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  • Published:

The effects of single high-dose or daily low-dosage oral colecalciferol treatment on vitamin D levels and muscle strength in postmenopausal women

Abstract

Introduction

Vitamin D deficiency is a common health problem. Vitamin D supplements are used to improve vitamin D status; however, there are contradictory data related to what doses to give and how often they should be given. Many studies have investigated the effects of vitamin D supplementation on muscle strength, but the results remain controversial. We aimed to compare the effects and safety of single high-dose with daily low-dose oral colecalciferol on 25(OH)D levels and muscle strength in postmenopausal women with vitamin D deficiency or insufficiency.

Methods and design

Sixty healthy postmenopausal women who had serum vitamin D levels < 20 ng/mL (50 nmol/L) were enrolled in the study. Group 1 (n = 32) was given daily oral dosages of 800 IU vitamin D3, and group 2 (n = 28) was given a single oral dose of 300,000 IU vitamin D3. Serum vitamin D levels and muscle strengths were measured at the beginning, 4th, and 12th week. Muscle strength tests were performed at 60° using a Biodex system 3 isokinetic dynamometer.

Results

Pretreatment vitamin D levels did not differ between the two groups (10.2 ± 4.4 ng/mL (25,4 ± 10,9 nmol/L); 9.7 ± 4.4 ng/mL (24,2 ± 10,9 nmol/L), p > 0.05). A significant increase in vitamin D levels was observed in both groups at 4 and 12 weeks after vitamin D3 treatment. The increase in the single-dose group was significantly higher than the daily low-dosage group at the 4th week (35.9 ± 9.6 ng/mL (89,6 ± 23,9 nmol/L), 16.9 ± 5.8 ng/mL (42,1 ± 14,4 nmol/L), p = 0.01). The increase in the single-dose group was significantly higher than in the daily low dosage group at the 12th week (23.4 ± 4.7 ng/mL (58,4 ± 11,7 nmol/L), 19.8 ± 7.2 ng/mL (49,4 ± 17,9 nmol/L), p = 0.049). The quadriceps muscle strength score increased significantly in the daily group at the 4th week (p = 0.038). The hamstring muscle strength score increased significantly in the daily group at the 12th week (p = 0.037).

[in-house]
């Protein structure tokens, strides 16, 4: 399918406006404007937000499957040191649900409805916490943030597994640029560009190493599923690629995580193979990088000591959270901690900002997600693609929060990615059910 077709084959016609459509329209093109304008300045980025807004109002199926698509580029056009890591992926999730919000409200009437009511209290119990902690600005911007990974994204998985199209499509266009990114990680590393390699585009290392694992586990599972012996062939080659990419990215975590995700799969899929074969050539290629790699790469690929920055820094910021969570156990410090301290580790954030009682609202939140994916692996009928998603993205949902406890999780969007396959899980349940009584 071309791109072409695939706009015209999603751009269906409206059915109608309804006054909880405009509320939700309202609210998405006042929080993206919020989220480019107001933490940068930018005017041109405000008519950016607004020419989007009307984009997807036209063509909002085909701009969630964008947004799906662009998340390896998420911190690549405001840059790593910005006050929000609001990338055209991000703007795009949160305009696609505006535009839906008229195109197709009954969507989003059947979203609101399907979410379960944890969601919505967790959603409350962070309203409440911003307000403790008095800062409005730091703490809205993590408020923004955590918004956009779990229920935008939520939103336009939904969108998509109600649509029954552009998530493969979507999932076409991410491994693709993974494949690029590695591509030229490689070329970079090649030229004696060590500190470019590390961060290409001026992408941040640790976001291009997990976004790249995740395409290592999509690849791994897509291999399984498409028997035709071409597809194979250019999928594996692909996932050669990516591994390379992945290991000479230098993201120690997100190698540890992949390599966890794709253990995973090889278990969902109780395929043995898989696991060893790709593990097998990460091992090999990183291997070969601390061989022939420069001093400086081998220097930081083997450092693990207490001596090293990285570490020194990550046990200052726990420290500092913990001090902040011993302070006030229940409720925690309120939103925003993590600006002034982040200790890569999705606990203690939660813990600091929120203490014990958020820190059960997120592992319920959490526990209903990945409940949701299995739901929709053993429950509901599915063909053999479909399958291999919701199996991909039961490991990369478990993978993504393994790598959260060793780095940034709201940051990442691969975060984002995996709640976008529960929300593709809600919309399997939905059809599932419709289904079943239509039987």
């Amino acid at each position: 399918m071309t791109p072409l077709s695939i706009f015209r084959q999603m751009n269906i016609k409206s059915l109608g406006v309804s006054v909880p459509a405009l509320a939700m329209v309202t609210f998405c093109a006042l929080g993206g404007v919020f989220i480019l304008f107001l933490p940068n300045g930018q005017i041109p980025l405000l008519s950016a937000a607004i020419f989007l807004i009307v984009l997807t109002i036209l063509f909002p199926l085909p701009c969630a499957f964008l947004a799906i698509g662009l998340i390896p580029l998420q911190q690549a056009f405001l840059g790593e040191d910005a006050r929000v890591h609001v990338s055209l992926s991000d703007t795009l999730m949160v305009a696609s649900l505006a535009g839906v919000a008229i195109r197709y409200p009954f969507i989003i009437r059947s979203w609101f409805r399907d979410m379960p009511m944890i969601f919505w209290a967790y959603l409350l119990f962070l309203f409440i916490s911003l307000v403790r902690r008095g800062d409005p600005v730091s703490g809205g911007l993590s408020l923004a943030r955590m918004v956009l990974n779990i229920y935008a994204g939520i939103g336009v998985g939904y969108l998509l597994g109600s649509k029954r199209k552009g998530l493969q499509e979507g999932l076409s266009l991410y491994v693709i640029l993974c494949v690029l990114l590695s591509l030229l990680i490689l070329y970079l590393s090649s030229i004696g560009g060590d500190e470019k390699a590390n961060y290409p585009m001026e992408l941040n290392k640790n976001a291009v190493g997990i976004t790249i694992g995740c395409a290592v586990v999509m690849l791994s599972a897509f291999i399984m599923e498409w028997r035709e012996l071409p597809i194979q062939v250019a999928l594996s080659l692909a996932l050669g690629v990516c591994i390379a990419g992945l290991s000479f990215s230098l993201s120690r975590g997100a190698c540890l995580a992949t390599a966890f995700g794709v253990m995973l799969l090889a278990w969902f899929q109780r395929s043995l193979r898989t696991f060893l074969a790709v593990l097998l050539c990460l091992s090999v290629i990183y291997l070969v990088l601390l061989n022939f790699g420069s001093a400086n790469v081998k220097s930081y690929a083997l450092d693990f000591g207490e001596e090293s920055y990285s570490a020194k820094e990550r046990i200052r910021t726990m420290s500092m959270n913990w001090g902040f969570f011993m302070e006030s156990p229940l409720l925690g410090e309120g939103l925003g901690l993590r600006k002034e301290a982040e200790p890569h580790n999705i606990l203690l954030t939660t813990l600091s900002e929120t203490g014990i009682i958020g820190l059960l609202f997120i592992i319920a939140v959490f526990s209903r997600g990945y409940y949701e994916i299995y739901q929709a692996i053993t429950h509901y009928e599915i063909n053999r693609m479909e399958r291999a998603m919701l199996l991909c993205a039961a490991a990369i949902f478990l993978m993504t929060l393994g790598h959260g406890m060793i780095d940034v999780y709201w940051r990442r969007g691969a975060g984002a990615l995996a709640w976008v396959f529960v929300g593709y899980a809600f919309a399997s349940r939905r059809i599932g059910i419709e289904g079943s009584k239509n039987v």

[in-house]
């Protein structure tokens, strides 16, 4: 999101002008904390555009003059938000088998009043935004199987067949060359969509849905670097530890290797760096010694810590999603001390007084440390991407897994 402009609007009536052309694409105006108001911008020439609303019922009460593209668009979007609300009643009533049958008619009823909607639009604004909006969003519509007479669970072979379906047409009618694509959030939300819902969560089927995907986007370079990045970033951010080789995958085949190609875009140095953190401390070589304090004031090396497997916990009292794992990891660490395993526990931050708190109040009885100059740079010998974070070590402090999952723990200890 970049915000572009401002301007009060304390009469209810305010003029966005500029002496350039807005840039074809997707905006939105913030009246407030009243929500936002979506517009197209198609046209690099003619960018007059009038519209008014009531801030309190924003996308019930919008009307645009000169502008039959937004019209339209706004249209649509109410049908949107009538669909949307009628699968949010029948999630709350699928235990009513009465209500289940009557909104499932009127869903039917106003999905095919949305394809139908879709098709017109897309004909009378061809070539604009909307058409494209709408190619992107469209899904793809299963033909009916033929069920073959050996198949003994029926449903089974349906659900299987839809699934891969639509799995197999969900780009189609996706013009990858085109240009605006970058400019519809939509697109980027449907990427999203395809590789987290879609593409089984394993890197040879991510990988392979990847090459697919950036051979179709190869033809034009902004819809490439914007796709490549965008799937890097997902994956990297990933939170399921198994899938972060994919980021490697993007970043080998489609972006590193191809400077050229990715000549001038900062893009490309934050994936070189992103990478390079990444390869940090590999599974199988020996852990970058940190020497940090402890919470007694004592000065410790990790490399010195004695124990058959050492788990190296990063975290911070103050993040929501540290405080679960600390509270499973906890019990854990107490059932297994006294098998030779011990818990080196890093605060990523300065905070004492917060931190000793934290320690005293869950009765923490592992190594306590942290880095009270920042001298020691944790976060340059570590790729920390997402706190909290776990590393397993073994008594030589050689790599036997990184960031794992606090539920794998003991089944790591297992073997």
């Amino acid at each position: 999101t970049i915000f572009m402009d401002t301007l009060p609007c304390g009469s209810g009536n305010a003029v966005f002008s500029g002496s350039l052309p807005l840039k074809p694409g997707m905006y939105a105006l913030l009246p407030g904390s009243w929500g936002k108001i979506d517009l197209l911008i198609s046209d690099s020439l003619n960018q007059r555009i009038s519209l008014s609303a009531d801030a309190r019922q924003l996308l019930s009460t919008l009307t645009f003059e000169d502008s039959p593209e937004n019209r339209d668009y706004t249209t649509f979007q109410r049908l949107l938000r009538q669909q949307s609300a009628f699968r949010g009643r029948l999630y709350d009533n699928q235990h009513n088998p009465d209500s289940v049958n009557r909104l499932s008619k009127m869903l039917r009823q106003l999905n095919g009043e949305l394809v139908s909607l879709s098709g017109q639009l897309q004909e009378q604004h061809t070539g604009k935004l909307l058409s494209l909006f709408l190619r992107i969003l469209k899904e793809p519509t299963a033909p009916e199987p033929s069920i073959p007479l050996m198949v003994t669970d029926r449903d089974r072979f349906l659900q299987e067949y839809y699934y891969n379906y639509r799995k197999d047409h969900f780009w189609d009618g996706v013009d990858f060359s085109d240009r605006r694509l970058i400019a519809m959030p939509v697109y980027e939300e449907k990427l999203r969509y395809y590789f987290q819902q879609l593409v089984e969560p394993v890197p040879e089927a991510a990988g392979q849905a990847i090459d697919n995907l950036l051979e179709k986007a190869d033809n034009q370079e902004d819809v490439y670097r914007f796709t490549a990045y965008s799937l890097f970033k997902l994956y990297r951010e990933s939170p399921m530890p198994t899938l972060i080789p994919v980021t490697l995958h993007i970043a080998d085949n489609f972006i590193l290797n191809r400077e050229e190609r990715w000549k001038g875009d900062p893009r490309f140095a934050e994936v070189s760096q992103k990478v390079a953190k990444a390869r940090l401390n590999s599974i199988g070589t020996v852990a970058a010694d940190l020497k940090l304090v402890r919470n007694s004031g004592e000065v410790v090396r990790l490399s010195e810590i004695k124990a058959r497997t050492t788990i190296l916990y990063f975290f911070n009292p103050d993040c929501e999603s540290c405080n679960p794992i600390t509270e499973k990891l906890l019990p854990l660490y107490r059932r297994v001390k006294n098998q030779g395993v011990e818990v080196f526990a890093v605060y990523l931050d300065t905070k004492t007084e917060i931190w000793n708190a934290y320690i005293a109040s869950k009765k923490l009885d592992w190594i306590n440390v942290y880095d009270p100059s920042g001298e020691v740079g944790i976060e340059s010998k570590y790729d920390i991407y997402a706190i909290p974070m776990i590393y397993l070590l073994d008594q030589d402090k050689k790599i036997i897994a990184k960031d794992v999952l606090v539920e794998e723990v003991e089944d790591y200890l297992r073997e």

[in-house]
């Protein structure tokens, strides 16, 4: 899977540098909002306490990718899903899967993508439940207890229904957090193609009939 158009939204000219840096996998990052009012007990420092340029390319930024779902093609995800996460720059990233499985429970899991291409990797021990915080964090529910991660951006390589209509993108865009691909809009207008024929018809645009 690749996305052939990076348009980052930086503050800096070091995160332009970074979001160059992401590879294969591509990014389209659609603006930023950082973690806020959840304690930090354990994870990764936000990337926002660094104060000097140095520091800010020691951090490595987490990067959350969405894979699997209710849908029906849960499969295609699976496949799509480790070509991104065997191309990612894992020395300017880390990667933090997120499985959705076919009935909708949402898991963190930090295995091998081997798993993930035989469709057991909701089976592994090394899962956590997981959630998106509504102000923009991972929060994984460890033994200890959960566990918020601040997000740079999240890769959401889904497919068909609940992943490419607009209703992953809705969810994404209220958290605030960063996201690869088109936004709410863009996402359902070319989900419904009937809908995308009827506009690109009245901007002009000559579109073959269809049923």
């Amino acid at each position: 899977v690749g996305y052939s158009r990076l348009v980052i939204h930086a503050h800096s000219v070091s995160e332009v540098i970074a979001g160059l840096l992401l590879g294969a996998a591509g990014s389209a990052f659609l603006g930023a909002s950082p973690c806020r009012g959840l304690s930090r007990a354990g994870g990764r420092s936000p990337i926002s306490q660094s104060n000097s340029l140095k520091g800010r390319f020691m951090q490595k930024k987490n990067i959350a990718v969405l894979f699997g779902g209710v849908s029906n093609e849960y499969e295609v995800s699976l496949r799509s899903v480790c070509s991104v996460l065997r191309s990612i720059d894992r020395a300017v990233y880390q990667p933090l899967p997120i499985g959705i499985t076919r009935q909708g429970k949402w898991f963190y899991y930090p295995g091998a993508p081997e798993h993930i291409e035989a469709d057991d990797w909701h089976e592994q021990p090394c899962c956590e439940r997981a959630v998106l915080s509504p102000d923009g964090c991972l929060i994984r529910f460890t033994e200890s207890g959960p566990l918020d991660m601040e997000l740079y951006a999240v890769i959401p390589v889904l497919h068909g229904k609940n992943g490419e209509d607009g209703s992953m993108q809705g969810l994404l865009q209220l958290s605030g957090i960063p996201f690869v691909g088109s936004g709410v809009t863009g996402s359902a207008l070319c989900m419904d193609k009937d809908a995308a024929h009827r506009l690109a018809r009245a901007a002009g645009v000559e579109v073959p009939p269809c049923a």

Conclusion

Although daily administration routes are more effective in improving muscle strength, a single administration is more effective in increasing vitamin D levels.

Trial registration number

ISRCTN14226530 (04.07.2018), Name of the registry: ISRCTN registry, The study was retrospectively registered.

Background